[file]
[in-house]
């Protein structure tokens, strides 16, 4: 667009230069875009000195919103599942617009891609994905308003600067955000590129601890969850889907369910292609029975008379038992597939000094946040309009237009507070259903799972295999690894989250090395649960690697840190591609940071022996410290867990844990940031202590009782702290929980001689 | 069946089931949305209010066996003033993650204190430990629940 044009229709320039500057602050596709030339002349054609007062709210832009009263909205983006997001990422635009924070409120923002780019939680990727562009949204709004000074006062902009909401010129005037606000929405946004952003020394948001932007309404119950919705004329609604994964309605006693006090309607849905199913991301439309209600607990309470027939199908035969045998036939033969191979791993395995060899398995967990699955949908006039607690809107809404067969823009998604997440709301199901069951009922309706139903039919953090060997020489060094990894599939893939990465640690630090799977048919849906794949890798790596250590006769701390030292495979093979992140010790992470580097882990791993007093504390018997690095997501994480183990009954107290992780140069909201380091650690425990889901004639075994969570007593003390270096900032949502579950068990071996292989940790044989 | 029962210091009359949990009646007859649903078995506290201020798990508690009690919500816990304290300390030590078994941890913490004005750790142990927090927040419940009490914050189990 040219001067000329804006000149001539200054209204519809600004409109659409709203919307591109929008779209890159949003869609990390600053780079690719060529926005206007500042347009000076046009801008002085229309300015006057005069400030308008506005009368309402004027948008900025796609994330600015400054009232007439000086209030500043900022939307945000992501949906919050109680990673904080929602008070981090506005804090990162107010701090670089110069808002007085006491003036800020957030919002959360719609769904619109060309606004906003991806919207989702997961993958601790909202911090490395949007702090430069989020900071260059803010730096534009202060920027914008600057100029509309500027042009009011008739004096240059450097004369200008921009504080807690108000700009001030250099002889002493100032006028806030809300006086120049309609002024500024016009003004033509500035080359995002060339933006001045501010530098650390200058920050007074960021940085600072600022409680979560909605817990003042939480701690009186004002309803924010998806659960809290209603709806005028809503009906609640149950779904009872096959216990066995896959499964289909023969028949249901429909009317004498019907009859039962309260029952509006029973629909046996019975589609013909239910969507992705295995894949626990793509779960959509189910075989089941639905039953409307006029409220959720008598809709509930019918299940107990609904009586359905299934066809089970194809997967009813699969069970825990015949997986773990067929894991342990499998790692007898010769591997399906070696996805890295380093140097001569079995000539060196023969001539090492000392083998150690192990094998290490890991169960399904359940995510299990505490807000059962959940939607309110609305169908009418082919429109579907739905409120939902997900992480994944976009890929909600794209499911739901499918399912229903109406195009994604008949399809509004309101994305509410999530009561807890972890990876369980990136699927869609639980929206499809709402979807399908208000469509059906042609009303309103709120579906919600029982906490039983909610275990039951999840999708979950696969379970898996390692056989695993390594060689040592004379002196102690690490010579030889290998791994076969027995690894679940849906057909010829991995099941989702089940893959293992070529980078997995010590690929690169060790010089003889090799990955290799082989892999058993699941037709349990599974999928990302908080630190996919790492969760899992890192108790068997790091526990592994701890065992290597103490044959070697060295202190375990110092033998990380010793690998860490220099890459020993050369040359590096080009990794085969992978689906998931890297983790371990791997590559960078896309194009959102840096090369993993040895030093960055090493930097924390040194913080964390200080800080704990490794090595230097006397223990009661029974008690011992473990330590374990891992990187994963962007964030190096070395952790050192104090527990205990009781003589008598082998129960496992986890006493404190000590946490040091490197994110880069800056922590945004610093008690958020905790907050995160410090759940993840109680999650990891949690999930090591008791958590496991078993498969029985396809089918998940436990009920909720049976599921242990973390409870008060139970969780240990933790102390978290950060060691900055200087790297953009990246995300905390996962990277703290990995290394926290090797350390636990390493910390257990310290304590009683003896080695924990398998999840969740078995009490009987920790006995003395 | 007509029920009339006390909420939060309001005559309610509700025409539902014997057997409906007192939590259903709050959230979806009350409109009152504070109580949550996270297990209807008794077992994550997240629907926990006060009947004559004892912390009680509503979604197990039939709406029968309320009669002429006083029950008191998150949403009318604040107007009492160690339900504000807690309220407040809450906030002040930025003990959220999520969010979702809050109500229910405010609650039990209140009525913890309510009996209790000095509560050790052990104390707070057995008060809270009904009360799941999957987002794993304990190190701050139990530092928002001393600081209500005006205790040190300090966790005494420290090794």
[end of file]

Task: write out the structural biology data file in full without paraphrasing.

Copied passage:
[in-house]
């Protein structure tokens, strides 16, 4: 667009230069875009000195919103599942617009891609994905308003600067955000590129601890969850889907369910292609029975008379038992597939000094946040309009237009507070259903799972295999690894989250090395649960690697840190591609940071022996410290867990844990940031202590009782702290929980001689 | 069946089931949305209010066996003033993650204190430990629940 044009229709320039500057602050596709030339002349054609007062709210832009009263909205983006997001990422635009924070409120923002780019939680990727562009949204709004000074006062902009909401010129005037606000929405946004952003020394948001932007309404119950919705004329609604994964309605006693006090309607849905199913991301439309209600607990309470027939199908035969045998036939033969191979791993395995060899398995967990699955949908006039607690809107809404067969823009998604997440709301199901069951009922309706139903039919953090060997020489060094990894599939893939990465640690630090799977048919849906794949890798790596250590006769701390030292495979093979992140010790992470580097882990791993007093504390018997690095997501994480183990009954107290992780140069909201380091650690425990889901004639075994969570007593003390270096900032949502579950068990071996292989940790044989 | 029962210091009359949990009646007859649903078995506290201020798990508690009690919500816990304290300390030590078994941890913490004005750790142990927090927040419940009490914050189990 040219001067000329804006000149001539200054209204519809600004409109659409709203919307591109929008779209890159949003869609990390600053780079690719060529926005206007500042347009000076046009801008002085229309300015006057005069400030308008506005009368309402004027948008900025796609994330600015400054009232007439000086209030500043900022939307945000992501949906919050109680990673904080929602008070981090506005804090990162107010701090670089110069808002007085006491003036800020957030919002959360719609769904619109060309606004906003991806919207989702997961993958601790909202911090490395949007702090430069989020900071260059803010730096534009202060920027914008600057100029509309500027042009009011008739004096240059450097004369200008921009504080807690108000700009001030250099002889002493100032006028806030809300006086120049309609002024500024016009003004033509500035080359995002060339933006001045501010530098650390200058920050007074960021940085600072600022409680979560909605817990003042939480701690009186004002309803924010998806659960809290209603709806005028809503009906609640149950779904009872096959216990066995896959499964289909023969028949249901429909009317004498019907009859039962309260029952509006029973629909046996019975589609013909239910969507992705295995894949626990793509779960959509189910075989089941639905039953409307006029409220959720008598809709509930019918299940107990609904009586359905299934066809089970194809997967009813699969069970825990015949997986773990067929894991342990499998790692007898010769591997399906070696996805890295380093140097001569079995000539060196023969001539090492000392083998150690192990094998290490890991169960399904359940995510299990505490807000059962959940939607309110609305169908009418082919429109579907739905409120939902997900992480994944976009890929909600794209499911739901499918399912229903109406195009994604008949399809509004309101994305509410999530009561807890972890990876369980990136699927869609639980929206499809709402979807399908208000469509059906042609009303309103709120579906919600029982906490039983909610275990039951999840999708979950696969379970898996390692056989695993390594060689040592004379002196102690690490010579030889290998791994076969027995690894679940849906057909010829991995099941989702089940893959293992070529980078997995010590690929690169060790010089003889090799990955290799082989892999058993699941037709349990599974999928990302908080630190996919790492969760899992890192108790068997790091526990592994701890065992290597103490044959070697060295202190375990110092033998990380010793690998860490220099890459020993050369040359590096080009990794085969992978689906998931890297983790371990791997590559960078896309194009959102840096090369993993040895030093960055090493930097924390040194913080964390200080800080704990490794090595230097006397223990009661029974008690011992473990330590374990891992990187994963962007964030190096070395952790050192104090527990205990009781003589008598082998129960496992986890006493404190000590946490040091490197994110880069800056922590945004610093008690958020905790907050995160410090759940993840109680999650990891949690999930090591008791958590496991078993498969029985396809089918998940436990009920909720049976599921242990973390409870008060139970969780240990933790102390978290950060060691900055200087790297953009990246995300905390996962990277703290990995290394926290090797350390636990390493910390257990310290304590009683003896080695924990398998999840969740078995009490009987920790006995003395 | 007509029920009339006390909420939060309001005559309610509700025409539902014997057997409906007192939590259903709050959230979806009350409109009152504070109580949550996270297990209807008794077992994550997240629907926990006060009947004559004892912390009680509503979604197990039939709406029968309320009669002429006083029950008191998150949403009318604040107007009492160690339900504000807690309220407040809450906030002040930025003990959220999520969010979702809050109500229910405010609650039990209140009525913890309510009996209790000095509560050790052990104390707070057995008060809270009904009360799941999957987002794993304990190190701050139990530092928002001393600081209500005006205790040190300090966790005494420290090794």